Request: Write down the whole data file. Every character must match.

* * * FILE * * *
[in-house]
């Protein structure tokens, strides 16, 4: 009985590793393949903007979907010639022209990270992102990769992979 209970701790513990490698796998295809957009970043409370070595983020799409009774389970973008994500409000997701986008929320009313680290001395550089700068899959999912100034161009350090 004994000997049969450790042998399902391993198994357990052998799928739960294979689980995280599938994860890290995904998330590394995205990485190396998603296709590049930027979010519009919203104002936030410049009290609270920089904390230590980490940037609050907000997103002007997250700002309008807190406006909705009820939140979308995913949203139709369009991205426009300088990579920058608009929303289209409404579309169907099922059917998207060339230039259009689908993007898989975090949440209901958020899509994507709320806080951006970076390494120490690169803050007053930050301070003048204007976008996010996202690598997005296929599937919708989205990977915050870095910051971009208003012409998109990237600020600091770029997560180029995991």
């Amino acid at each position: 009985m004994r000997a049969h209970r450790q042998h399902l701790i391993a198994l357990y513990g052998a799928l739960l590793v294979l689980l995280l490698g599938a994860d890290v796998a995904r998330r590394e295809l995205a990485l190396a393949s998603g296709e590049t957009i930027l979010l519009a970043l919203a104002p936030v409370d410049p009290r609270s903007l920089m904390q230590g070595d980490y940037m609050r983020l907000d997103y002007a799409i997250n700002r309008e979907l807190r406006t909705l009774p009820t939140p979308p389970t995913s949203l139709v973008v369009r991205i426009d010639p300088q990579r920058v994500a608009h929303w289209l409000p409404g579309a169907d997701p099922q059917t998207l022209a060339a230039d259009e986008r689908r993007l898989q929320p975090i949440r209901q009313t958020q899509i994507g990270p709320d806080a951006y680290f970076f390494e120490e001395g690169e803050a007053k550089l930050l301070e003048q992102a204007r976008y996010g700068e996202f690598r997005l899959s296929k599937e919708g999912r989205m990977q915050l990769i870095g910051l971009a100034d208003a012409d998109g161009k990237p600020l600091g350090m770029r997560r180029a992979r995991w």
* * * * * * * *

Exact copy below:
[in-house]
């Protein structure tokens, strides 16, 4: 009985590793393949903007979907010639022209990270992102990769992979 209970701790513990490698796998295809957009970043409370070595983020799409009774389970973008994500409000997701986008929320009313680290001395550089700068899959999912100034161009350090 004994000997049969450790042998399902391993198994357990052998799928739960294979689980995280599938994860890290995904998330590394995205990485190396998603296709590049930027979010519009919203104002936030410049009290609270920089904390230590980490940037609050907000997103002007997250700002309008807190406006909705009820939140979308995913949203139709369009991205426009300088990579920058608009929303289209409404579309169907099922059917998207060339230039259009689908993007898989975090949440209901958020899509994507709320806080951006970076390494120490690169803050007053930050301070003048204007976008996010996202690598997005296929599937919708989205990977915050870095910051971009208003012409998109990237600020600091770029997560180029995991």
């Amino acid at each position: 009985m004994r000997a049969h209970r450790q042998h399902l701790i391993a198994l357990y513990g052998a799928l739960l590793v294979l689980l995280l490698g599938a994860d890290v796998a995904r998330r590394e295809l995205a990485l190396a393949s998603g296709e590049t957009i930027l979010l519009a970043l919203a104002p936030v409370d410049p009290r609270s903007l920089m904390q230590g070595d980490y940037m609050r983020l907000d997103y002007a799409i997250n700002r309008e979907l807190r406006t909705l009774p009820t939140p979308p389970t995913s949203l139709v973008v369009r991205i426009d010639p300088q990579r920058v994500a608009h929303w289209l409000p409404g579309a169907d997701p099922q059917t998207l022209a060339a230039d259009e986008r689908r993007l898989q929320p975090i949440r209901q009313t958020q899509i994507g990270p709320d806080a951006y680290f970076f390494e120490e001395g690169e803050a007053k550089l930050l301070e003048q992102a204007r976008y996010g700068e996202f690598r997005l899959s296929k599937e919708g999912r989205m990977q915050l990769i870095g910051l971009a100034d208003a012409d998109g161009k990237p600020l600091g350090m770029r997560r180029a992979r995991w």